223520 Results of the "Nasty" intervention evaluation: Effects of education about tobacco marketing on attitudes and intentions of high-risk youth

Tuesday, November 9, 2010

Craig Dearfield, MA , Department of Sociology, Howard University, Washington, DC
Robin H. Pugh-Yi, PhD , Analytical and Technical Services Division, AFYA, Inc., Vienna, VA
Charles Debnam , American Lung Association of DC, Washintgon, DC
Debra Annand , American Lung Association- DC, Washington, DC
The American Lung Association of DC and the DC Department of Health followed Centers for Disease Control and Prevention (CDC) guidelines to develop and implement the DC Tobacco Free Families Campaign (DCTFF), a program to prevent and reduce tobacco use. The campaign targeted all of DC, but especially higher risk, underserved communities. DCTFF sponsored focus group studies to assess community needs and determine effective approaches for addressing those needs. Focus groups indicated that clear messages about health consequences delivered by an admired celebrity, such as an athlete, would be effective. DCTFF collaborated with retired NFL player and anti-tobacco advocate, Steve Fitzhugh, to develop a brief educational intervention for secondary school students, "Nasty." The intervention consists of a short video and guided discussion about reasons for smoking, and not smoking, as well as tobacco advertising strategies, including marketing toward ethnic minorities and youth. The program will be implemented in DC public schools and selected community organizations beginning February 2010. An independent evaluator will conduct a pre- and post-intervention surveys of approximately 200 youth participants. Survey items assess tobacco-related knowledge, attitudes, and behaviors before and after the intervention. Pre-and post-test scores will assess the evaluation's effectiveness in increasing knowledge and decreasing intention to smoke. A key evaluation question is whether increased understanding of tobacco marketing is related to decreased intent to smoke.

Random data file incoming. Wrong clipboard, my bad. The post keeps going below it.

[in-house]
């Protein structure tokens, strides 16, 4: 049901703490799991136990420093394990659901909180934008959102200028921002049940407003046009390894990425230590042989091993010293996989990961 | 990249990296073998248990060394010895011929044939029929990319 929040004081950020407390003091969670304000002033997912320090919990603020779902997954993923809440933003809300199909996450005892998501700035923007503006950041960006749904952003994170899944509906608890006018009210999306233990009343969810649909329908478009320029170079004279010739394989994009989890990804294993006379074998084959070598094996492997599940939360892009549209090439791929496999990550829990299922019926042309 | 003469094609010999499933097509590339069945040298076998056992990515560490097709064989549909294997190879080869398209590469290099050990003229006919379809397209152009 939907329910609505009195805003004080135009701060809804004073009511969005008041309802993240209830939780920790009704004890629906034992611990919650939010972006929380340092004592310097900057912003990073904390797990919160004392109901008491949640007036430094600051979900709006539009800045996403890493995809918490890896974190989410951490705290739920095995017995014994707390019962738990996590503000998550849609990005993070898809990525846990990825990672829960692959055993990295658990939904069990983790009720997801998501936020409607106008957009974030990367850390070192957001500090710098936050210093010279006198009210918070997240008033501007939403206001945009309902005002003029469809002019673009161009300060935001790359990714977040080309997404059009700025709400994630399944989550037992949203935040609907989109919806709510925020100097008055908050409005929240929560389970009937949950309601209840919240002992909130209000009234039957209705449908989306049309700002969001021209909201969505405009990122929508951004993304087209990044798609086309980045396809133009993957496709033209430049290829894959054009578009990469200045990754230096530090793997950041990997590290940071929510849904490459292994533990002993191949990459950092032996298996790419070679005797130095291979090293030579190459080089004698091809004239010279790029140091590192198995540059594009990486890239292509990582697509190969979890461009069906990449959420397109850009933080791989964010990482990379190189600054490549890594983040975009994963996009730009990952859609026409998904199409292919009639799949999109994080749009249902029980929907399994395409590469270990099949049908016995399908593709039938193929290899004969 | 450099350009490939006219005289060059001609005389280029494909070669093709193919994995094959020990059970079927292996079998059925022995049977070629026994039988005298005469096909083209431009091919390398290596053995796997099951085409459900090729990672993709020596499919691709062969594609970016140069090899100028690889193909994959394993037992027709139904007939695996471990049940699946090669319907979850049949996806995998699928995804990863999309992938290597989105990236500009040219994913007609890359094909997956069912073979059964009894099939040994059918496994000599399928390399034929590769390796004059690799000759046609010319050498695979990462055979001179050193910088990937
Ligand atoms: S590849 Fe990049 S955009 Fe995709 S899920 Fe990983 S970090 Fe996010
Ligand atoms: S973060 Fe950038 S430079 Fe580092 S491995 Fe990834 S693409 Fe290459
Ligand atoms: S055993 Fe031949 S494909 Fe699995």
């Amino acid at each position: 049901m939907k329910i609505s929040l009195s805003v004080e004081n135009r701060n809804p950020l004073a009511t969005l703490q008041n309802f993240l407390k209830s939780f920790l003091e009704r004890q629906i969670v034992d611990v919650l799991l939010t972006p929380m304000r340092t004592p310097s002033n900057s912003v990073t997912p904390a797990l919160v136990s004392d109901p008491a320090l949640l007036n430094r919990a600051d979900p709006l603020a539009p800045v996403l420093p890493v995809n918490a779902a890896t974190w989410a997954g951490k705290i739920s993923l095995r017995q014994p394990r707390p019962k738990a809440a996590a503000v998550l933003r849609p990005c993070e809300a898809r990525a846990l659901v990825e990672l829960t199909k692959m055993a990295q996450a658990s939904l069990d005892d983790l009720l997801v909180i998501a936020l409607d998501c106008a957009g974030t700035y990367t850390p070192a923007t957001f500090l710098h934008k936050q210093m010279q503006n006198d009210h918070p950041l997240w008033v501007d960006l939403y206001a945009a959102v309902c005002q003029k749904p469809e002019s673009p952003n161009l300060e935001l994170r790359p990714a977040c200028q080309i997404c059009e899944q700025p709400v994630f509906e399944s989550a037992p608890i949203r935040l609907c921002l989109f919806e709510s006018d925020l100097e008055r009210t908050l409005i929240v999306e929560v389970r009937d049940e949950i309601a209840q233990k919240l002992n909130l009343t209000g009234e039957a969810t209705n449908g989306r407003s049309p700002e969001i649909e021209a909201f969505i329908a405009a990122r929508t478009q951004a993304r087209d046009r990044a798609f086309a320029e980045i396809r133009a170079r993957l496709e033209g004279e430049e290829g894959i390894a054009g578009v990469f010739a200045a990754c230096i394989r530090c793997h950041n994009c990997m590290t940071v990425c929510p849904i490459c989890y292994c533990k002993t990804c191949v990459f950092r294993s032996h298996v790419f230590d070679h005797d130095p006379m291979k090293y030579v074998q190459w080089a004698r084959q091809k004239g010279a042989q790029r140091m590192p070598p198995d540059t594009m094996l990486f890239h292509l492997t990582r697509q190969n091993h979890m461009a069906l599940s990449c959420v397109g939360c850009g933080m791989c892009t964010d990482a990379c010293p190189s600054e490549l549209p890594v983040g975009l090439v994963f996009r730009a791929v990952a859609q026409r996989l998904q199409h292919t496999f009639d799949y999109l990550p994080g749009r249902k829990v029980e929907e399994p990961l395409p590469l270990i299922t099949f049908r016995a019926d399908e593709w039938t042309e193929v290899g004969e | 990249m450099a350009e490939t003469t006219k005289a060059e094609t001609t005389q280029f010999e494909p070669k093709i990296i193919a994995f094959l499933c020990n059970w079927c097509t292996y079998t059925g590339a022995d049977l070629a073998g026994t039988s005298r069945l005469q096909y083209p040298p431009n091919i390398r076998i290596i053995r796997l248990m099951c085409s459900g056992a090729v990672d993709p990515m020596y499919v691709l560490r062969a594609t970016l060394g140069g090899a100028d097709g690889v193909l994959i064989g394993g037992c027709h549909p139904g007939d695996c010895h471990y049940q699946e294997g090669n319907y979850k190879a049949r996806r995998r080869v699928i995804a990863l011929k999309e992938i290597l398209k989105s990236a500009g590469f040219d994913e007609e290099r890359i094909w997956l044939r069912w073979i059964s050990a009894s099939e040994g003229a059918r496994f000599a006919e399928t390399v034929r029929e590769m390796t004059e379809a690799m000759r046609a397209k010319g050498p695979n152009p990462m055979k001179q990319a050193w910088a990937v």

Learning Areas:
Diversity and culture
Implementation of health education strategies, interventions and programs
Social and behavioral sciences

Learning Objectives:
1. Describe a tobacco prevention and cessation intervention targeting high-risk youth 2. Describe results of the intervention, especially the link between perceptions of tobacco advertising and intent to use tobacco

Keywords: Smoking Cessation, Adolescent Health

Presenting author's disclosure statement:

Qualified on the content I am responsible for because: I am the senior data analyst for the project.
Any relevant financial relationships? No

I agree to comply with the American Public Health Association Conflict of Interest and Commercial Support Guidelines, and to disclose to the participants any off-label or experimental uses of a commercial product or service discussed in my presentation.